Philippines

Philippines: Typhoon Haima Emergency appeal operation update n°2 (MDRPH022)

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Situation Report
Source
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Originally published
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This update reduces the appeal budget from CHF 2,007,914 to CHF 1,818,879 to align the plan with financial resources anticipated to be mobilized, agreed implementation approaches and activities achievable within the timeframe. In view of the reduction in budget, corresponding revisions have been made to the Emergency Plan of Action.

Appeal History

  • 13 September 2016: Typhoon Meranti (local name Ferdie) batters Batanes, in northern Philippines.

  • 16 October: Typhoon Sarika (local name Karen) makes landfall over Baler, Aurora, packing winds of 150 km per hour and gusts of up to 210 kph. It traverses North Luzon with some destruction.

  • 17 October Haima brews in the Pacific as a Severe Tropical Storm.

  • 18 October: PRC deploys advance teams to Nueva Viscaya and Tuguegarao City prior to the Typhoon Haima’s landfall, with additional teams placed on high alert at the headquarters.

  • Philippines: Typhoon Haima 19 October: IFRC approves a 48,659 Swiss franc DREF allocation for an imminent crisis to enable PRClaunch a timely response in the aftermath of Typhoon Haima.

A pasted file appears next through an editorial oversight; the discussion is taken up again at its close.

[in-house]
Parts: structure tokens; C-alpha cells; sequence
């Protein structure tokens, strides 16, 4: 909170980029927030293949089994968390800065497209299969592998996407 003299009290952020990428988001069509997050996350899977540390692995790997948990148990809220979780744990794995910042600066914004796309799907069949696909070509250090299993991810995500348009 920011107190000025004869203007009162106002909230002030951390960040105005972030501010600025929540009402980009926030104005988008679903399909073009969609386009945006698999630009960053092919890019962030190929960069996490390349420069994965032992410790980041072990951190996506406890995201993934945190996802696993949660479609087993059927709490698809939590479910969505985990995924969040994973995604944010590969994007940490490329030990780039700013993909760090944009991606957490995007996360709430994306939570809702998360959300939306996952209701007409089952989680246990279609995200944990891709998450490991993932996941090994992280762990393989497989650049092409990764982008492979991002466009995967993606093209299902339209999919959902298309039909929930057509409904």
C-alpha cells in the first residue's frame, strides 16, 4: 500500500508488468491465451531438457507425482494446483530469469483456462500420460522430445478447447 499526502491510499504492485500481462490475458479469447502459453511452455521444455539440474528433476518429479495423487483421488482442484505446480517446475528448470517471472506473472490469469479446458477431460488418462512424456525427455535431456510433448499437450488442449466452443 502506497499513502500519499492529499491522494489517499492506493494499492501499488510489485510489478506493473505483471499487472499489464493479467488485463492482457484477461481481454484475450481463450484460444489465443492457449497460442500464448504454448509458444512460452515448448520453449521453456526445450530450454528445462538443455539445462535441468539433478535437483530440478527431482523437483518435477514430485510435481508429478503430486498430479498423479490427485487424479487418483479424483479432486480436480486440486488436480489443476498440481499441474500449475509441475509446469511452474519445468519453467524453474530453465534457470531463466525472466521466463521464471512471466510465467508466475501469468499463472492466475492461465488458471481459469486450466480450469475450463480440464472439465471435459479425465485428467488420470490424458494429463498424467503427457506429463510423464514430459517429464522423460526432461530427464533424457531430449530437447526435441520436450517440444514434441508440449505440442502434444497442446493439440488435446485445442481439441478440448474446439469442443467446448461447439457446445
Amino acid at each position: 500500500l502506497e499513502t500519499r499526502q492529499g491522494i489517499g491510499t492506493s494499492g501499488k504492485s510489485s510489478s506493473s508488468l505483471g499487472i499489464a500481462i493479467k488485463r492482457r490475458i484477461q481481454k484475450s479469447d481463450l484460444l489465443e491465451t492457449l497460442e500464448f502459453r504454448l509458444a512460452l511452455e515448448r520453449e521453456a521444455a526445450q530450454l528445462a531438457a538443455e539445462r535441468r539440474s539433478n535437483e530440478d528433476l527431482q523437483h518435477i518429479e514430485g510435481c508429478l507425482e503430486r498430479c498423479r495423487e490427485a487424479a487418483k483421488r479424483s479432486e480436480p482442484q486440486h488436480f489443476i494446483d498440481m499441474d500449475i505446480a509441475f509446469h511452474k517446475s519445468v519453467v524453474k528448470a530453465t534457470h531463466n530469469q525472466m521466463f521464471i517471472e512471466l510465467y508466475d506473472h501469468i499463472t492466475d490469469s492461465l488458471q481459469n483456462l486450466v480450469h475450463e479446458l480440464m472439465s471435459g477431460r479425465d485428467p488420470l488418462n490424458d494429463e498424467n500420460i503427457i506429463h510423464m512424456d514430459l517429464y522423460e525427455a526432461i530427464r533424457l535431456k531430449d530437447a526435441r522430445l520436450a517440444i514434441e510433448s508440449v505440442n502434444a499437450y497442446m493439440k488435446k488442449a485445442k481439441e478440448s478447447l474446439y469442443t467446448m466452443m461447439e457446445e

• Typhoon Haima makes landfall over municipality of Peñablanca in Cagayan Province, packing strong winds of up to 225 kph near its centre and gusts of up to 315kph. Typhoon Haima leaves a substantial humanitarian impact.

  • 20 October: Volunteers and staff in affected areas start to assess the extent of the damage. They also serve hot meals and provided psychosocial support in evacuation centres.

  • 21 October: IFRC launches and Emergency Appeal, at the request of PRC, seeking 2,994,770 Swiss francs to deliver assistance to 20,000 people affected by Typhoon Haima.

  • 20 December: Emergency Appeal revision is issued, with the budget reduced to 2,007,914 Swiss francs.

The situation

On 19 October 2016, Typhoon Haima (locally known as Lawin) made landfall in Peñablanca, Cagayan province (north east coast of Luzon) as a super typhoon with winds of up to 225 kilometres per hour (kph) and gusts of up to 315 kph.

The typhoon moved west across the Cordillera Administrative Region (CAR) before exiting to the sea west of the Philippines. In its wake, 14 people were dead while 4 were injured. Almost 540,000 households or more than 2.4 million people were also affected in 4,500 communities across 5 regions.
Most affected were the provinces of Cagayan and Isabela, in the east coast of the Philippines. Provinces in CAR were also severely affected. According to the Department of Social Welfare and Development (DSWD), more than 270,000 houses were damaged, of which 42,324 (16 per cent) were totally destroyed. Of the damaged houses, more than 73 per cent was concentrated in Cagayan and Isabela. The typhoon also damaged agriculture assets, amounting to more than 200 million Swiss francs.